Most of us know that signs of inflammation can be a good thing. It means that your body is responding to "an attack" and using the best frontline defense it has against infection or disease. Inflammation is very often the sign that we need to seek medical attention because if the inflammation progresses, it can signal that the disease or infection is progressing and overwehlming the body's defenses. What about chronic inflammation? Is that worrisome?
According to recent research it is of concern and it may be linked to or help to actually nurture a risk for skin cancer. In theory, experts thought that inflammation should prevent tumors. In fact, it may actually put you at risk for skin cancer. IDO is an enzyme that acts kind of like a firefighter, to make sure inflammation remains under control. Unfortunately, it may also be recruited to help to protect early malignant cells.
Experts exposed mice to a single dose of a carcinogen and then actually painted a small portion of mice skin with poison ivy twice a week for 20 weeks in order to instigate inflammation (and mimic chronic sun exposure). IDO was naturally activated by this process and it created an environment that nurtured pre-cancerous cells, allowing them to grow into tumors. The researchers repeated the study but this time they de-activated IDO and the result was that tumor devlopment dropped off dramatically.
The author of the study felt that this scenario is exactly what can occur with chronic sun exposure and its resulting inflammatory response - namely, the sunburn - which means that more than one process is going on when sun exposure raises the risk of skin malignancies. Sure the UV light exposure itself can cause cancerous changes in the skin, but, now a new process has been revealed - the fact that the sunburn itself stimulated IDO and its "cancer protection" powers are unleashed.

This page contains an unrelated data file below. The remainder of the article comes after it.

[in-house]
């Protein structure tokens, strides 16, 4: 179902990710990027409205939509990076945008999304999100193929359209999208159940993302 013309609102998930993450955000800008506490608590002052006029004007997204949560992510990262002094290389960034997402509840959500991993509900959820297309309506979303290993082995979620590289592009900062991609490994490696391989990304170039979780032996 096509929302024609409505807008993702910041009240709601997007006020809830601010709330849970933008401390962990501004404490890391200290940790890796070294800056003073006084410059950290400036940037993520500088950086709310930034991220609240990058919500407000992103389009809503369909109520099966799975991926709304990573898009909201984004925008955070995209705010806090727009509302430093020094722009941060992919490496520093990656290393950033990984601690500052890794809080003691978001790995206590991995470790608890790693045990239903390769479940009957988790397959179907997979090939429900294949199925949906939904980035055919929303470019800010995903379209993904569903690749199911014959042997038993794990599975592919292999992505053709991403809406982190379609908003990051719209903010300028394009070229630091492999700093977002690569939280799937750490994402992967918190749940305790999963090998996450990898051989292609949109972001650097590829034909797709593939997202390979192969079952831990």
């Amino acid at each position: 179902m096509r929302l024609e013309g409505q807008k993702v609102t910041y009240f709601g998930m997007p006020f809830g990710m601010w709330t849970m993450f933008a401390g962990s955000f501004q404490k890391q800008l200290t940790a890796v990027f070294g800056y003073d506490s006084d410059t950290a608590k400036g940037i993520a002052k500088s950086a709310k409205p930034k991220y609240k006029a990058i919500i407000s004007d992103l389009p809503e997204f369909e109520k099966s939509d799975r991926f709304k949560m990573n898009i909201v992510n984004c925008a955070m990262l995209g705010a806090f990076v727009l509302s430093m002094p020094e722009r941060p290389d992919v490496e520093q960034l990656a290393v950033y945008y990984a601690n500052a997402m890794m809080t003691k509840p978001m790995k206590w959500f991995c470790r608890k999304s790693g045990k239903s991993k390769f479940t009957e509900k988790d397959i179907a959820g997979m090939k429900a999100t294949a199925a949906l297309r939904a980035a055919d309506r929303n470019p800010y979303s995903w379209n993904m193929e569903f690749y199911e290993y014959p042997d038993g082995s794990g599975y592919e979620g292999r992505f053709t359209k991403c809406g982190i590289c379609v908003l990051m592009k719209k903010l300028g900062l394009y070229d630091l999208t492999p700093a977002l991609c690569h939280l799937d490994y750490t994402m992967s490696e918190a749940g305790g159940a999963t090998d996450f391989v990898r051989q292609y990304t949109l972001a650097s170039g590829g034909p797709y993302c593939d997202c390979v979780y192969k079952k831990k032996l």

So the key is the "chronic exposure/chronic sunburn." One of the authors of the study feels that it is like you are "lighting a fire" and indeed inflammation comes from the latin word inflamatio, which means "to set a fire." IDO favors the tumor growth so anything that stimulates this enzyme (including immune supression treatments as are used in transplant patients) can increase the risk for certain kinds of cancer tumors. Researchers are now looking to use the IDO supressor or inhibitor in breast cancer patients getting chemotherapy.
Another good reason to use sunblock everyday, year round, on yourself and your kids.